A Canadian public university is offering a new tenured position to a faculty member who identifies as “women, transgender, non-binary, or two-spirit.”
The Canadian institution known as the University of Waterloo is offering the position to one of its Environment Faculty. The school is looking to fill “a Natural Science and Engineering Research Council (NSERC) Tier 2 Canada Research Chair and tenure track position at the rank of Assistant Professor.”
The university appears to be focused on becoming more diverse and representative of minority groups. In the advertisement for the position, the school said that it intended to “address the underrepresentation of individuals from equity deserving groups among our Canada Research Chairs.”
According to the Ontario Human Rights Commission, the public university is permitted to “choose to develop ‘special programs’ to help disadvantaged groups improve their situation.” The commission goes on to state its protection of such programs, regardless of public opinion, saying that it “protects these programs from attack by people who do not experience the same disadvantage.”
In the university’s advertisement for the tenured position, they state that it “is a special opportunity for a specific member of the four designated groups” and that the applicant’s “self-identification information will be used for the purposes of screening and consideration.”
According to a Canadian LGBTQ health group, the term “two-spirit” refers to:
“a person who identifies as having both a masculine and a feminine spirit and is used by some Indigenous people to describe their sexual, gender and/or spiritual identity. As an umbrella term it may encompass same-sex attraction and a wide variety of gender variance, including people who might be described in Western culture as gay, lesbian, bisexual, transsexual, transgender, gender queer, cross-dressers or who have multiple gender identities.”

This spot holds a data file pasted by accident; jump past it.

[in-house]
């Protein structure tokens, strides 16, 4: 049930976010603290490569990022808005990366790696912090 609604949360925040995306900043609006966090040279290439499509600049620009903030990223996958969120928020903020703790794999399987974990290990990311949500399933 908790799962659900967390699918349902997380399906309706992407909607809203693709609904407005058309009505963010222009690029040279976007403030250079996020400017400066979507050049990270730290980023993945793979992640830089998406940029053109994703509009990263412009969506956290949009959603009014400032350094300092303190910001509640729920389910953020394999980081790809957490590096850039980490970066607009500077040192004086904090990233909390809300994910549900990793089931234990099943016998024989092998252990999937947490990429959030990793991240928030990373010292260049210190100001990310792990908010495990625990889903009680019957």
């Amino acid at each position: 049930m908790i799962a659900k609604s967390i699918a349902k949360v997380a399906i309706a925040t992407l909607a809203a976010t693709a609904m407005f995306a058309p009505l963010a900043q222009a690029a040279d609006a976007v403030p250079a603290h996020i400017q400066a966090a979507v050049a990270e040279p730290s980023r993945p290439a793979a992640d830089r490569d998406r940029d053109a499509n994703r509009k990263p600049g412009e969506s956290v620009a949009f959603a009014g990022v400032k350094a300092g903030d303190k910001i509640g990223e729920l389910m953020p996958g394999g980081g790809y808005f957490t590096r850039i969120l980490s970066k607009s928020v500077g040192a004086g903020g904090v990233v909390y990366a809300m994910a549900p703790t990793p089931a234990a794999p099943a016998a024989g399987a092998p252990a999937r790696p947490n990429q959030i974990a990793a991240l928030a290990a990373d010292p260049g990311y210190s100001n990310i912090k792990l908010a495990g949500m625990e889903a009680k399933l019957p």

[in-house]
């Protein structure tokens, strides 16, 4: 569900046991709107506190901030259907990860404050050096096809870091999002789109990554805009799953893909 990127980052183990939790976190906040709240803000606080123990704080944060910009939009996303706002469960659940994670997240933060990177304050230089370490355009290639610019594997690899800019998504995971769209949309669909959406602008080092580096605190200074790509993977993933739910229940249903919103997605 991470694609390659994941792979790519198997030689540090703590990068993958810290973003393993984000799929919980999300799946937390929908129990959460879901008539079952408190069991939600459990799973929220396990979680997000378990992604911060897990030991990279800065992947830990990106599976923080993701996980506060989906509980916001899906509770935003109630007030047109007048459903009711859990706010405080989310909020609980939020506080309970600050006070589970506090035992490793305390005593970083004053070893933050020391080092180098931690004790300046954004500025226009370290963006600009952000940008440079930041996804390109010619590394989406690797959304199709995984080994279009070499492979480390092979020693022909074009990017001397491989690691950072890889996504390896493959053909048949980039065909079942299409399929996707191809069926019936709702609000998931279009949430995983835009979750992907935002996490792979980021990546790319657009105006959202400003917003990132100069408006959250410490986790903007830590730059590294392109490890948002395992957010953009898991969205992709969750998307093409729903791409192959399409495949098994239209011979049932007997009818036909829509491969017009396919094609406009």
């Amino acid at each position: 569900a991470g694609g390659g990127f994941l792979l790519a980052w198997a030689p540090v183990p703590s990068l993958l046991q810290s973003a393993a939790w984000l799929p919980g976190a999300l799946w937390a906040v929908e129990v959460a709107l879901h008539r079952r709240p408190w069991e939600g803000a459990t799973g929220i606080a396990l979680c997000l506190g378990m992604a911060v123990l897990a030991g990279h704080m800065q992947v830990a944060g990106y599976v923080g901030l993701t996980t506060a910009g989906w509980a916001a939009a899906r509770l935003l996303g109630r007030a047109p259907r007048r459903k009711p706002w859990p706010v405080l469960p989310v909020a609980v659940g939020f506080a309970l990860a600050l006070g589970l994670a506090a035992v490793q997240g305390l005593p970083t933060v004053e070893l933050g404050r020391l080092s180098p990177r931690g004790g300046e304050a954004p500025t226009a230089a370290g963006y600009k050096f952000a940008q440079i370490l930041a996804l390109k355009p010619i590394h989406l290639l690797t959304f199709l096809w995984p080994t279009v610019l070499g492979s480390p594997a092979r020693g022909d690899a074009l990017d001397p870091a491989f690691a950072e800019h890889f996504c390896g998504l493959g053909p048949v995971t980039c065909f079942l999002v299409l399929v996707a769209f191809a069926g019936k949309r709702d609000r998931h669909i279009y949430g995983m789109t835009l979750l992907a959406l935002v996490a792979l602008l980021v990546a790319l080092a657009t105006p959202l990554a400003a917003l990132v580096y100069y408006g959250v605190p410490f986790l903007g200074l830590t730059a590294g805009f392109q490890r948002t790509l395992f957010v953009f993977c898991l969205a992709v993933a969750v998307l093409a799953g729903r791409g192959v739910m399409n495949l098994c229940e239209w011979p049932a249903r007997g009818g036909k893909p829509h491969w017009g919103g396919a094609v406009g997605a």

Canada’s government has placed a significant focus on gender and race equality, especially within education. The move by the University of Waterloo is another indicator of the focus inside the country’s public education system.
There have been multiple programs and studies developed to mark the inclusion of various genders, gender identities, and sexual identities within the public school system of Canada. One such study commissioned to expand the impact of sexual identity and gender in public schools is the Every Teacher Project.
The initiative was focused on “LGBTQ-inclusive education” and included the development of a toolkit to aid educators in the issues of the sexual and gender identity groups within the educational system. The toolkit consists of recommendations for every level of public education, such as highlighting faculty who are part of the minority groups.
The focus on gender and sexual identity follows Canada’s intense focus on racial equality within the educational system. Under Bill 67, the nation’s school system is focused on promoting Critical Race Theory (CRT). The Racial Equity in Education Systems Act is attempting to make the ideas of Critical Race Theory a requirement in education and move the nation toward the goal of being “anti-racist.”
Both issues have been a flashpoint of concern in the United States Educational system. Some of the most intense debate has been focused on the state of Florida, where Governor Ron DeSantis has signed legislation to restrict both CRT and sexual education in the classroom for the youngest students.